Main Page | See live article | Alphabetical index

Daniel Burnham

Daniel Hudson Burnham (September 4, 1846 - June 1, 1912) was the co-author of the Chicago Plan, which laid out plans for the future of Chicago in 1909. The plan included ambitious proposals for the lakefront and river and declared that every citizen should be within walking distance of a park.

Burnham had also served as the chief architect for the World Columbian Exposition, basing the "White City" on gargantuan Greco-Roman architecture. Prior to 1892, he worked for the architectural firm of Burnham & Root.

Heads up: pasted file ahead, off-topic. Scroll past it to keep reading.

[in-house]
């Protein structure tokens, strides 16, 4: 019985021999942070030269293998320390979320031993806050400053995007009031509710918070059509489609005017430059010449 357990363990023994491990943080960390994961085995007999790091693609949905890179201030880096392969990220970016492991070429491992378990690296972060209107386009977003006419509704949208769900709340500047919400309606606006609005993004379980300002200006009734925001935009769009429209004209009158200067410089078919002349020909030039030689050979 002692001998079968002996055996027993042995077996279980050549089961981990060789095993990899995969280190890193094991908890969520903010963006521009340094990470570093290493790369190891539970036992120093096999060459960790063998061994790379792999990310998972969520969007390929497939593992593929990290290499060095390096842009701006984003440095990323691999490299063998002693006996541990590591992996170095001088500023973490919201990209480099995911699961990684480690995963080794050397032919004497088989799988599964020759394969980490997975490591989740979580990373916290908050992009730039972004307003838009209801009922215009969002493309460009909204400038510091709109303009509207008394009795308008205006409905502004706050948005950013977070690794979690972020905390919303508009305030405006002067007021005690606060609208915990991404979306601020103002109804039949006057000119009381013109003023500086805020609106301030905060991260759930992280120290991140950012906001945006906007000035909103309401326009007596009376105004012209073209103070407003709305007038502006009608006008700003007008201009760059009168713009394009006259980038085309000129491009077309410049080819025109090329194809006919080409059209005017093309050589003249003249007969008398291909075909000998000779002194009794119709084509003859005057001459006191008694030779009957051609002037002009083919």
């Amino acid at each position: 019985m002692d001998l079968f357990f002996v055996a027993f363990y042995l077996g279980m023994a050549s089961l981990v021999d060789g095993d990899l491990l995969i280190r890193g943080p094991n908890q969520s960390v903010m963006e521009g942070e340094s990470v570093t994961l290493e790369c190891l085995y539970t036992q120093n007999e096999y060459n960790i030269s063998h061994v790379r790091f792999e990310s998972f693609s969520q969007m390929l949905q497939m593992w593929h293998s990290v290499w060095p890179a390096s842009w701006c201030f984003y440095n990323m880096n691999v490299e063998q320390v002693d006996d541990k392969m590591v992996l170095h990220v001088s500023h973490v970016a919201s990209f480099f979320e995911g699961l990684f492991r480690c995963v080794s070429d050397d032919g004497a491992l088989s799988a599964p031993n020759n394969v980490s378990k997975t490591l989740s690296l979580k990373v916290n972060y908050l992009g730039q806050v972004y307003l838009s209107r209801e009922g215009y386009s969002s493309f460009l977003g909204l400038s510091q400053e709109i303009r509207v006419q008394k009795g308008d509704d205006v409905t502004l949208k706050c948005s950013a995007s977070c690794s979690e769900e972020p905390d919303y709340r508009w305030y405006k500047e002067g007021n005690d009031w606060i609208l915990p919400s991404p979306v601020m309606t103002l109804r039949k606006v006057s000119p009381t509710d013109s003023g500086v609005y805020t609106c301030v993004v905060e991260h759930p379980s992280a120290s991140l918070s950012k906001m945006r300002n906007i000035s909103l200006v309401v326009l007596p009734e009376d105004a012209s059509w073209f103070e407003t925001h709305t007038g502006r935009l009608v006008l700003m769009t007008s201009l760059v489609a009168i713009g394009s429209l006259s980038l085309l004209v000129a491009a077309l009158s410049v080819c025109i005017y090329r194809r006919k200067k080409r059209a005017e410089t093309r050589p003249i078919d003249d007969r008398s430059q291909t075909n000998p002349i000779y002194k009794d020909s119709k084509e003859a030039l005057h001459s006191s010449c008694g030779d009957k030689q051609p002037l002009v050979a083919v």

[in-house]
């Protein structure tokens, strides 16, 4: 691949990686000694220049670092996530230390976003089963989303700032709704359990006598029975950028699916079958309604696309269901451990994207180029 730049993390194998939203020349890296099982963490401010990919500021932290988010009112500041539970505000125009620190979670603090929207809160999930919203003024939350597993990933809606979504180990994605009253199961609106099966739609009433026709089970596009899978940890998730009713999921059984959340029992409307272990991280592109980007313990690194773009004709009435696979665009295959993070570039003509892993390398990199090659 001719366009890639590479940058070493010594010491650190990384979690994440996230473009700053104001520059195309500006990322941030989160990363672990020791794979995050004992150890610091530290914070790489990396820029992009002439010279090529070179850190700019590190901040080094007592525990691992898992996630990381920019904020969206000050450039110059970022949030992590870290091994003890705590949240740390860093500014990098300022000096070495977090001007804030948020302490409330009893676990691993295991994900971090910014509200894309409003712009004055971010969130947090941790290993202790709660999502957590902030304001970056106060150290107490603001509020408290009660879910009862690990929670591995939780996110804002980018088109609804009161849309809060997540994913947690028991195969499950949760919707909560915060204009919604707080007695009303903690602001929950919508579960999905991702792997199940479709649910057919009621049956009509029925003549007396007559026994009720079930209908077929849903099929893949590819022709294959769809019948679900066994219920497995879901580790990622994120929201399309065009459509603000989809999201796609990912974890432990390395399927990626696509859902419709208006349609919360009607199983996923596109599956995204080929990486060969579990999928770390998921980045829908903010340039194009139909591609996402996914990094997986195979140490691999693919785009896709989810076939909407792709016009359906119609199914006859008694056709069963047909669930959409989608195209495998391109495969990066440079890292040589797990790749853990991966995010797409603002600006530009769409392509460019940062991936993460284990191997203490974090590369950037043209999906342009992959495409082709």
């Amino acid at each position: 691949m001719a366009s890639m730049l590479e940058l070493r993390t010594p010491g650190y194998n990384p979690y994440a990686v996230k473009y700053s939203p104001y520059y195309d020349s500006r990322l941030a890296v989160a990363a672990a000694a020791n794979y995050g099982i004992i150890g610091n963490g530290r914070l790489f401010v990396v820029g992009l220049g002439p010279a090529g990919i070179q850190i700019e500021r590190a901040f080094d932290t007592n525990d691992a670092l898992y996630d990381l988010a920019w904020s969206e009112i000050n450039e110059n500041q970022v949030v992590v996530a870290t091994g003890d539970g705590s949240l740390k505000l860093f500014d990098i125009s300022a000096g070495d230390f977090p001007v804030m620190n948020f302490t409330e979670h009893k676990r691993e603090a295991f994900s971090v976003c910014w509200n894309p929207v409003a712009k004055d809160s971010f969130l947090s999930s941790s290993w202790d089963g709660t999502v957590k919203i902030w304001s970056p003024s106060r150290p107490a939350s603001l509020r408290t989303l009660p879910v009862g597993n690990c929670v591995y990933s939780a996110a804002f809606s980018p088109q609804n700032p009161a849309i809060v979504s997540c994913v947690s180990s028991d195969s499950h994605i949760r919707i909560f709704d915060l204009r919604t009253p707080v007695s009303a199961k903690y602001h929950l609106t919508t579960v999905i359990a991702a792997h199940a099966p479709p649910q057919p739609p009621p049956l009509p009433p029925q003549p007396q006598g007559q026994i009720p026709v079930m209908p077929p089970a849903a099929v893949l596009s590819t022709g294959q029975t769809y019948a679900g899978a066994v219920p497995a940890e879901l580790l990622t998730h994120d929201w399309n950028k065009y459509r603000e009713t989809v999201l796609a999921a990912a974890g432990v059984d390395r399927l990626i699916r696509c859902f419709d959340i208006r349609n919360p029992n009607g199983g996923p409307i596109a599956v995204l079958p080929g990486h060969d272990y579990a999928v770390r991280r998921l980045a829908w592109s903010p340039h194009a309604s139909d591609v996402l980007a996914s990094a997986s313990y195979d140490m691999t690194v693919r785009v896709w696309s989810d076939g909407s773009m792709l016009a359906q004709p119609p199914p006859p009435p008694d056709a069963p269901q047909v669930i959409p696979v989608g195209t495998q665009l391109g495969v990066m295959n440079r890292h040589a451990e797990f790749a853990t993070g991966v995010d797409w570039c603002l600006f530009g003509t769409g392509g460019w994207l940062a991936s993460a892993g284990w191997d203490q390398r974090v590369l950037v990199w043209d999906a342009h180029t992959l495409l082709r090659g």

Burnham was also commissioned by the U.S. Philippine Commission in 1904 to make plans for the then Colonial cities of Baguio and Manila. The 1905 Plan of Manila was submitted to the Commission.

Burnham may not have ever said the most famous quote associated with him, "Make no little plans. They have no magic to strike man's blood and probably will themselves not be realized." The quote, however, captures Burnham's architectural essence.